Egypt Tour

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Abu Simbel, Elephantine and Kitchener's Islands

It's 8:45 a.m. on March 24th, we've been up since 5 a.m. and are in the Luxor airport heading towards Aswan and our Abu Simbel transfer. I hate mornings! The stop at Luxor was unexpected and resulted in a wait. Between the three flights down to Abu Simbel and one back to Aswan, there's going to be a lot of air time today. Fortunately, we fly low enough to make it interesting (5,000 feet). We get a good view of the Nile and a lot of desert. It isn't a total waste of time.

The bus ride to Abu Simbel was brief. It is located in the heart of Nubia and was rescued from the construction of Lake Nasser that would have flooded it. We unloaded at the edge of the lake, looking at what appeared to be a small hill and were told to walk along the path to the right. We rounded a corner and the site was truly impressive. There are two pairs of colossal statues of the seated Ramses II that are 65 feet tall cut into a 120-foot tall fascia. Between his legs and at either side there are smaller statues representing members of the royal family. Between the pairs, there is a niche with Ra-Horakhte (with a falcon head) – above, a convex molding with 22 baboons and hieroglyphs; below, cartouches and statues of Horus and other gods and protectors. In the center of these giants, we entered the pronaos, a vast rectangular hall through a nave painted with the great vulture of the goddess Nekhbet (very striking). The hall is lined with eight 33 foot pillars of Osiris (with Ramses II face) punctuated by frescoes that still retain good color. The sheer size of this hall was awesome with reliefs everywhere telling his story. It enters into the hypostyle hall that has four, square pillars painted with images of the pharaoh and various gods. I really liked the line up of the multiple gods colored with much gold, red and black. Hanan, our guide, considered this to be the "highlight" of Abu Simbel. Finally, more than 200 feet into the hillside, we came to the sanctuary. Although it was the most important room to the pharaoh, it was rather drab visually with its four statues of Ramses II, Ptah, Amon Ra, and Harmakhis. I guess you’d have to see it at a solstice – it’s the two times each year that sun floods the entire length of the temple and illuminates these statutes (except for Ptah, god of darkness).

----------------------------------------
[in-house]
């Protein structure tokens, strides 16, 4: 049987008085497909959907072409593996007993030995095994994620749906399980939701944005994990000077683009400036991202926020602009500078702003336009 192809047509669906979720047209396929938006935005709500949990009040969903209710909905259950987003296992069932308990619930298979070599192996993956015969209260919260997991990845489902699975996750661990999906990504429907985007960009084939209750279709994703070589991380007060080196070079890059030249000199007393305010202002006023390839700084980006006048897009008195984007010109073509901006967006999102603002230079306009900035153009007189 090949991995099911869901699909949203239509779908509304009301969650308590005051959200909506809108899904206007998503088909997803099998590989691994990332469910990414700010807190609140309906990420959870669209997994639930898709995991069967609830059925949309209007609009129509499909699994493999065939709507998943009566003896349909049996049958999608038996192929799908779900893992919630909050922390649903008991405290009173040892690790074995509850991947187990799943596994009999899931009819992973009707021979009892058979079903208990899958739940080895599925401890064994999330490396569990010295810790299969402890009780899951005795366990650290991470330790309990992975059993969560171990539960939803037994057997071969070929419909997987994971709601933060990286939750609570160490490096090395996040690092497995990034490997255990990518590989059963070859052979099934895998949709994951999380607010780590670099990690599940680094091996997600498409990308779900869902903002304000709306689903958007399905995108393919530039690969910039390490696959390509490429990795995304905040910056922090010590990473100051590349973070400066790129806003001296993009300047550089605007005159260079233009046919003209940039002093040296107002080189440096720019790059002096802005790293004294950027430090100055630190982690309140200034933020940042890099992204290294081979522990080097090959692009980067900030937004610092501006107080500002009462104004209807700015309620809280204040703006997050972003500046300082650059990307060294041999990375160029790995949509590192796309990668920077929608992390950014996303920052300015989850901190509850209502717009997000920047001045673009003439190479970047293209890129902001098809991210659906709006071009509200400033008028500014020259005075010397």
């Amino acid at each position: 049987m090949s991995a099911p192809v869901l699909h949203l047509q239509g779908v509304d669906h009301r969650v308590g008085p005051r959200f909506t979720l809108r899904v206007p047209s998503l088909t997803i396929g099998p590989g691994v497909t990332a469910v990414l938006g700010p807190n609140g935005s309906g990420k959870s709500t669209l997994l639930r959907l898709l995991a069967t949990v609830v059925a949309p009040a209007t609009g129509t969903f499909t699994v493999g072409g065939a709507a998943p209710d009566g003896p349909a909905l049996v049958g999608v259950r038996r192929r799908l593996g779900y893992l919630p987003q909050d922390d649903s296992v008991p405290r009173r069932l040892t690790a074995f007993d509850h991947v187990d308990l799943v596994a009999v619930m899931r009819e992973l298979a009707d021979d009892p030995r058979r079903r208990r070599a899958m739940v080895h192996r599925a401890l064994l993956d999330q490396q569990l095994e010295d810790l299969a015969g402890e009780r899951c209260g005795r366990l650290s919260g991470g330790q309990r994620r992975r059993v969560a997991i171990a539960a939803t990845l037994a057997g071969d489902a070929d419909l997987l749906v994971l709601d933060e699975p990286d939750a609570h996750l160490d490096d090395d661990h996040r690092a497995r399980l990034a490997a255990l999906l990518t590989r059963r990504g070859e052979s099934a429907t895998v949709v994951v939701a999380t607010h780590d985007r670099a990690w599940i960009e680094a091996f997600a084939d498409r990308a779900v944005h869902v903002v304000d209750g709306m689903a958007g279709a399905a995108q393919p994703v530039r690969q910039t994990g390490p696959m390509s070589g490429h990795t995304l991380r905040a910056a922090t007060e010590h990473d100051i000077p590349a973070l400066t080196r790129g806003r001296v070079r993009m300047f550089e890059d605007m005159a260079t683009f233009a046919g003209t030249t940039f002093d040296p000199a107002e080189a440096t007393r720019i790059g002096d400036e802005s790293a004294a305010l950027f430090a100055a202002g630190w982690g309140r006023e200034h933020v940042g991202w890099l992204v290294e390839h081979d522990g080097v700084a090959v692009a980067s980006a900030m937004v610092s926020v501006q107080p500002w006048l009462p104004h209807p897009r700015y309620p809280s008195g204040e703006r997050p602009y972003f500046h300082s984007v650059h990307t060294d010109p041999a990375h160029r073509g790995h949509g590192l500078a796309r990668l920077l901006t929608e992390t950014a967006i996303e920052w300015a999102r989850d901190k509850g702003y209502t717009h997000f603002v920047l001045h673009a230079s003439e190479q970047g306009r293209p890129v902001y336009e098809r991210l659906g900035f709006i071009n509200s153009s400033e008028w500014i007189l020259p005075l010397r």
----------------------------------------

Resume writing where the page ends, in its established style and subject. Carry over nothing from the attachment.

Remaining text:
Also on the site was the smaller but more illustrated and less warlike Temple of Hathor that the pharaoh had dedicated to Nofretari, his queen, wife and best loved. Especially beautiful were the images of Nofretari with Isis, Hathor, and the Nubian goddess Mut. All were made of fine white stone and had a great harmony in its simple interior.

A short, bumpy, flight returned us to Aswan and to the Queen Nabila II (our home for the next few days). We checked in, had a quick but adequate lunch, then headed out for a felucca ride. We sailed around the Nubian island dividing the Nile and came alongside Kitchener’s Island. We had led a small mutiny since this was not a "usual" stop – but we encouraged the group in our boat to see it and they unanimously voted to go ashore. It was wonderful and thoroughly enjoyed by all. Egrets were nesting, there was a large collection of ficus, various date palms, and rampant bougainvillea. A gardener gave us a little side tour of his special area, breaking off leaves from ginger, citron, sandalwood, saffron, etc. for a true olfactory delight.

We sailed along the Nile passing the Aga Khan's mausoleum, a large number of cliff tombs (still being explored), Elephantine Island (so called because of large boulders that look like elephants bathing), and rounded the turn to see the Old Cataract Hotel sitting up on the cliff. This famous place has shown up in just about every movie about Egypt. As we headed back to the Nabila, we listened to some cute little children in small (not necessarily seaworthy) boats who were singing "Alouette". They assumed we were French since Americans do not usually tour at this time of year.

Our dinner was served buffet style (not my preference). It was mostly cold and overcooked, but we sat with Denise and Mike, pleasant people who had just returned from a safari, live in San Diego, and met on the Internet. A French woman turned 50 so the staff came in beating drums and singing. They started a conga line and had a grand time. We took a short promenade on deck in the cool quiet of the evening before calling it a day.

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